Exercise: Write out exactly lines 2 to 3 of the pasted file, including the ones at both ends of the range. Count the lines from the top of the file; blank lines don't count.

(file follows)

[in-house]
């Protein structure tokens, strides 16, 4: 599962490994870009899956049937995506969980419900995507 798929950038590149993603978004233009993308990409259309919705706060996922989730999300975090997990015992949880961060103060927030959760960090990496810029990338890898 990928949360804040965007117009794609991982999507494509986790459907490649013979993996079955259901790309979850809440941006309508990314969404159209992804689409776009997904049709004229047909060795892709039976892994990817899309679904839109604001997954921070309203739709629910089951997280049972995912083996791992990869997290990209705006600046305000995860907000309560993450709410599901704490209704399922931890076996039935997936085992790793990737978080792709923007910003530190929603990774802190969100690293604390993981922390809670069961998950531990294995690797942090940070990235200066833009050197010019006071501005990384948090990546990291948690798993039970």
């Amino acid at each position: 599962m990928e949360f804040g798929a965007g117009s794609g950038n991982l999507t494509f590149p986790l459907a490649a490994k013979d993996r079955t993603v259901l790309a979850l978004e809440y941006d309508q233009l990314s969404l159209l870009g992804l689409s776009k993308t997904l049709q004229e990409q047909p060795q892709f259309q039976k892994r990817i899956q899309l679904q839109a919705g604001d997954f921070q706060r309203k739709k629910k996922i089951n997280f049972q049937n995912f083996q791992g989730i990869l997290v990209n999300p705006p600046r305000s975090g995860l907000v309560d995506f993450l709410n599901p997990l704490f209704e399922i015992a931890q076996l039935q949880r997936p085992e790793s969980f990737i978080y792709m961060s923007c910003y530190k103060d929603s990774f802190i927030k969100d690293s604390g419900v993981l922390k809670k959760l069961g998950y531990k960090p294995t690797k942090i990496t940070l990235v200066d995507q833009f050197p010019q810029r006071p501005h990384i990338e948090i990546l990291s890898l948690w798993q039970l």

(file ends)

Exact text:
């Protein structure tokens, strides 16, 4: 599962490994870009899956049937995506969980419900995507 798929950038590149993603978004233009993308990409259309919705706060996922989730999300975090997990015992949880961060103060927030959760960090990496810029990338890898 990928949360804040965007117009794609991982999507494509986790459907490649013979993996079955259901790309979850809440941006309508990314969404159209992804689409776009997904049709004229047909060795892709039976892994990817899309679904839109604001997954921070309203739709629910089951997280049972995912083996791992990869997290990209705006600046305000995860907000309560993450709410599901704490209704399922931890076996039935997936085992790793990737978080792709923007910003530190929603990774802190969100690293604390993981922390809670069961998950531990294995690797942090940070990235200066833009050197010019006071501005990384948090990546990291948690798993039970």
């Amino acid at each position: 599962m990928e949360f804040g798929a965007g117009s794609g950038n991982l999507t494509f590149p986790l459907a490649a490994k013979d993996r079955t993603v259901l790309a979850l978004e809440y941006d309508q233009l990314s969404l159209l870009g992804l689409s776009k993308t997904l049709q004229e990409q047909p060795q892709f259309q039976k892994r990817i899956q899309l679904q839109a919705g604001d997954f921070q706060r309203k739709k629910k996922i089951n997280f049972q049937n995912f083996q791992g989730i990869l997290v990209n999300p705006p600046r305000s975090g995860l907000v309560d995506f993450l709410n599901p997990l704490f209704e399922i015992a931890q076996l039935q949880r997936p085992e790793s969980f990737i978080y792709m961060s923007c910003y530190k103060d929603s990774f802190i927030k969100d690293s604390g419900v993981l922390k809670k959760l069961g998950y531990k960090p294995t690797k942090i990496t940070l990235v200066d995507q833009f050197p010019q810029r006071p501005h990384i990338e948090i990546l990291s890898l948690w798993q039970l």